If you’ve ever googled “Will paying off my credit card improve my credit score?”, there’s no need to keep searching for the answers. We have a full breakdown of how paying off your credit card can improve your score, why your score may drop at first, and more. Let’s talk about it!
Does paying off my credit card improve my credit score?
Getting right to the meat and potatoes here. Will paying off your credit card improve your credit score?
This is because your credit score is based on a few different components, including…
- Your payment history
- How much money you owe (and your utilization, ie. if you owe the max amount of credit that is extended)
- Your credit history length
- Your credit mix (the types of debts you have)
- New credit that you’ve applied for or been approved for
When you pay down your credit cards or pay them off, this lowers the amount that you owe. In return, it improves your score.
Will paying off my credit card in full improve my credit score?
Yes, because it lowers how much you owe overall. And, it will show 0% utilization on your credit score report for that credit card.
Why did my credit score go down when I paid off my credit card?
If you paid off your credit card and then closed the account, your credit score may go down.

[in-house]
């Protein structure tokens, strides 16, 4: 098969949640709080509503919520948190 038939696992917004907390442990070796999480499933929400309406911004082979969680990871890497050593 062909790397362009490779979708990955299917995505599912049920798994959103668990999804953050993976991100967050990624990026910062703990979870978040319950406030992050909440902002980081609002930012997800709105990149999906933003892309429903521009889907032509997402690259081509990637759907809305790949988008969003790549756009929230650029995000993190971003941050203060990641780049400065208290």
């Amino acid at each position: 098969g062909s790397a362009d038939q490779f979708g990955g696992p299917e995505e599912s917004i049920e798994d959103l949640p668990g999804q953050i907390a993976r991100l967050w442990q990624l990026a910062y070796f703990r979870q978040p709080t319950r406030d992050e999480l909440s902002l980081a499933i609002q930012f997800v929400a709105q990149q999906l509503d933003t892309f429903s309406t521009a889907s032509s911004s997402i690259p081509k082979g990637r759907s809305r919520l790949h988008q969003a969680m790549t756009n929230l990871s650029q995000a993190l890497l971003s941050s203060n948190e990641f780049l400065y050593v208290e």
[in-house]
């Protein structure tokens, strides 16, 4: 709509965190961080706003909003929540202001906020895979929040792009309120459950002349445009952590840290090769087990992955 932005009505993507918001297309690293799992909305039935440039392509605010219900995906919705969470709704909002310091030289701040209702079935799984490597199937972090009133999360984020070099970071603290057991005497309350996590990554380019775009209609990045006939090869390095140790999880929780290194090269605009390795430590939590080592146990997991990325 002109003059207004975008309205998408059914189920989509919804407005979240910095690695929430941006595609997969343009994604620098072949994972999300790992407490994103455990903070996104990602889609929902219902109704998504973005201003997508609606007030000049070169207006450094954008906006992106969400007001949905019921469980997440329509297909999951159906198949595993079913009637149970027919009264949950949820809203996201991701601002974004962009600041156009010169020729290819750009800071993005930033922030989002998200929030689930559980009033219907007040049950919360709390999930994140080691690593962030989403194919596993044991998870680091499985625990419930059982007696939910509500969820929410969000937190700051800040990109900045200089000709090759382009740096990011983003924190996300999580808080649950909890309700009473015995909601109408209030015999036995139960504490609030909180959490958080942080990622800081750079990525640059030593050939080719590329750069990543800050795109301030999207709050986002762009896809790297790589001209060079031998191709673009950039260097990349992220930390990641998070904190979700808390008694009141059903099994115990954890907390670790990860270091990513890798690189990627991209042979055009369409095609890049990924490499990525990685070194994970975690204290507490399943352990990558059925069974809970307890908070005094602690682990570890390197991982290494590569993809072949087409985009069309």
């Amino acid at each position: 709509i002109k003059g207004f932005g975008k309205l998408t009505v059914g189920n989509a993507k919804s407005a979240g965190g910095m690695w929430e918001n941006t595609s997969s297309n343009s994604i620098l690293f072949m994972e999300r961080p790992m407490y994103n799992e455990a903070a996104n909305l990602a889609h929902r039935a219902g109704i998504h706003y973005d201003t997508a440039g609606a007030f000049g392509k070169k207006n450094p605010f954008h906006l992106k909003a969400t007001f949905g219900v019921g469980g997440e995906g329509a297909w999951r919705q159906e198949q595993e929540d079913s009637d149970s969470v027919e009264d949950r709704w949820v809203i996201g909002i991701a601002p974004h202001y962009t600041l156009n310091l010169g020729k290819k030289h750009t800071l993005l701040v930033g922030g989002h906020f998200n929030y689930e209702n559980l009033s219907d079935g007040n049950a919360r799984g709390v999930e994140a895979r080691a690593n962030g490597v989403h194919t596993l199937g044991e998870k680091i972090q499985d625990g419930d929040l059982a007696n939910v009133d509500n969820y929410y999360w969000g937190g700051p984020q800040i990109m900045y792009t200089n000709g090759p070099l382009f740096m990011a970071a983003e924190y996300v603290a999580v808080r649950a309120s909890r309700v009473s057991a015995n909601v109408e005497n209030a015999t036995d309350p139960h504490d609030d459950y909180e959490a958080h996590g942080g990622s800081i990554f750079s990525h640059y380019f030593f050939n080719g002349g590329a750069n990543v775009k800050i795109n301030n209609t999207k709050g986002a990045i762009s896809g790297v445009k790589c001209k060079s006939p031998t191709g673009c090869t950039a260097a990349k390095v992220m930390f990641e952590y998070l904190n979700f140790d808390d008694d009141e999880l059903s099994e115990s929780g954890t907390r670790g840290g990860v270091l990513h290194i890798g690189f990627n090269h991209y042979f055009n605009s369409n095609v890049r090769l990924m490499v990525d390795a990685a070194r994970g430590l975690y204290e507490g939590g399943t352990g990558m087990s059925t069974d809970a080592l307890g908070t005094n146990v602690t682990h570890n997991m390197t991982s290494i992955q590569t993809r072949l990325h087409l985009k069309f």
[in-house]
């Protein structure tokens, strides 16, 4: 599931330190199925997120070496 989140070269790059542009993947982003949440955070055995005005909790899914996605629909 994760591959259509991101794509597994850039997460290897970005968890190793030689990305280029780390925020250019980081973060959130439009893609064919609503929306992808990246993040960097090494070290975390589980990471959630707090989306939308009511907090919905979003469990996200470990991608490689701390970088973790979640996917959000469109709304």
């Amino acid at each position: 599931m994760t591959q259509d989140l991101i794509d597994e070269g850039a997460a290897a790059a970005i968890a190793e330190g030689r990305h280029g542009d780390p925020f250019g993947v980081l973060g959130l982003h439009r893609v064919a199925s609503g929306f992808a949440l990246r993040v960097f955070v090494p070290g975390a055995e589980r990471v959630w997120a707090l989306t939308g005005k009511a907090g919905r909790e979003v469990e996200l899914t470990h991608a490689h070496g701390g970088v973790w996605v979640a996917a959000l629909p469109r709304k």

This is because you closed the account, not because you paid off the card.
When you close an account, your credit mix and how many accounts you have (and their lengths) are no longer shown. So, your credit score may drop (temporarily!). Keep an eye on it, it should update and increase within a few months.
Will my credit score go back up after paying off a credit card?
Yes, it should. If you pay off the card, it lowers the amount of money you owe. Thus, your credit score is likely to go up.
Does paying off my credit card every month help my credit score?
Yes, although it won’t be every single month. As long as you keep your balance at $0, the credit bureaus will see that you’re paying off your debt on time and not using too much of it.
So, you’ll be able to raise your score by keeping these accounts open and not utilizing the credit too much. And the longer those accounts stay open (and continually showing a $0 balance), the more points you can get on your score.
How much will paying off credit cards improve my credit score?
It’s a great question. Now you know that paying off your credit cards is good for you credit score. But, how much will paying off your credit cards help improve your credit score?